Knives Out [TIFF19 Review]

Rian Johnson has developed into one of those filmmakers that I will go and see everything he puts on the screen. His fifth feature film had big shoes to fill, it has to follow his blockbuster Star Wars: The Last Jedi which grossed 1.3 billion worldwide. It’s a hard task to do but Johnson decided to do this by having an all-star cast and a modern take on the whodunit film that has been done over and over again in films. In Johnson’s hand, Knives Out becomes something special, a fresh take on the genre and a film that takes aim at today’s society.

Knives Out takes something we know and spin it around, makes it relevant again and doesn’t try to simply do what has been done before. That doesn’t just include the script but also the way it’s told. Johnson has an eye that can create beauty and shots that maybe others wouldn’t have done. But what makes it stand out is really the script. While some of the twists are predictable, some of them are very very clever and work well in the grand scheme of things. With a whodunit the plot will either work or fall apart, the killer will either be believable or not. Knives Out works for the most part because it plays against our expectations. It makes us believe multiple things at once, makes us believe that we know what will happen, makes us think we are clever and in charge when in reality, Johnson is.

With a strong script, Johnson assembled a strong cast, a cast that could not only play well off each other but also have fun with it. Of that stellar cast, Daniel Craig and Chris Evans are the ones with the juicy parts. Evans disappears in the role of the black sheep of the family, Ransom, clearly having fun with the part and not breaking from his Captain America image that we have associated with him. His introduction is such fun, earning laughs after laughs while he just sits there and insults everyone. Craig, who portrays Detective Benoit Blanc, continues what he did with Logan Lucky and finds himself a role that makes us forget 007. He is in top form the whole film and provides a lot of the humour, being able to utilize his skill as an actor and flex his comedic muscle, something we haven’t really seen him do. If Craig and Evans provide a lot of the comedy Ana De Armas (Blade Runner 2049) cement herself as a star with this role. She has the difficult task of often being the straight man of the situation and she excels at it.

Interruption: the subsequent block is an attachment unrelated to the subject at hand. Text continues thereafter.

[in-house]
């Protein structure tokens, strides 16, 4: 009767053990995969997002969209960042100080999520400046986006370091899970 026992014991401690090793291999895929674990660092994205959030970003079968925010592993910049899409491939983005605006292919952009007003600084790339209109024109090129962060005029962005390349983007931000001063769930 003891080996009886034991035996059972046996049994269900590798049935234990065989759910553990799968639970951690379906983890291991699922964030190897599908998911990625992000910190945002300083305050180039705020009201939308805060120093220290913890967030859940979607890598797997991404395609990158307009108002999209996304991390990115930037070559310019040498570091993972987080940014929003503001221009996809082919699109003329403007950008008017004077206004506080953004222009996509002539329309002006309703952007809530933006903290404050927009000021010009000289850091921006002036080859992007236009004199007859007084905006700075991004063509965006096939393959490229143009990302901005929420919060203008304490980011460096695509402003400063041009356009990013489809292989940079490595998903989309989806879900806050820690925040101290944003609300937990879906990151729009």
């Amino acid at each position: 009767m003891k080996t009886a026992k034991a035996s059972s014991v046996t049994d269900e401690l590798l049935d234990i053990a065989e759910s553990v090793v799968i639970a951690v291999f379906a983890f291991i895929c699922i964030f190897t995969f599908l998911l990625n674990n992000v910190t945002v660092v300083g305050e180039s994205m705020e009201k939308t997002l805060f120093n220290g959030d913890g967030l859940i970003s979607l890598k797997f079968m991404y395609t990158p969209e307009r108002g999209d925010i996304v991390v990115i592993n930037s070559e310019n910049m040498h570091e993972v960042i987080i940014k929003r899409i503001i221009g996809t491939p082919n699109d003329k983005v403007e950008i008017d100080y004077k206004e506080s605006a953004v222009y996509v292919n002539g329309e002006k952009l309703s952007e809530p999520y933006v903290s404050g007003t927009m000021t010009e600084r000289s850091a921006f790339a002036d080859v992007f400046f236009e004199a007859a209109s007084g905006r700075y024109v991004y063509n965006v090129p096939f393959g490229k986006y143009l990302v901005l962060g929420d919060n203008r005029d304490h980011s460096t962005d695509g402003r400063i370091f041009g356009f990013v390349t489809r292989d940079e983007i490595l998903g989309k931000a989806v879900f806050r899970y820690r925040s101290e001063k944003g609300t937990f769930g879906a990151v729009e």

It’s hard to tell you what I think about this film without revealing too much about the plot itself. Because the mystery of the killer is so important and weaved into the plot, it’s almost impossible to say something about a character without giving away something that is linked to it. What I can say is that every character in the film has a purpose to the story, none of them feel like an afterthought but they also all feel real. Johnson created a world where all of the characters feel like they have lived in it for a long time. They don’t feel secondary, even those who are, and all have a part to play in the mystery. It’s like a game of clue really, hell even one of the characters say that they are already living in the manor from the board game. I will also say that the way this film is able to go after the MAGA supporters without being outrageous is great, with simple little things and conversations that reflect so much of today’s world, it’s a great way for the film to be political without being only political.

Knives Out could have been a but in the capable hands of Johnson, we find ourselves with a witty and timely script. A whodunit that actually surprises you and makes sense by the end of it all. A film that proves that Johnson will be one of the filmmakers that will continue to provide original content for years.

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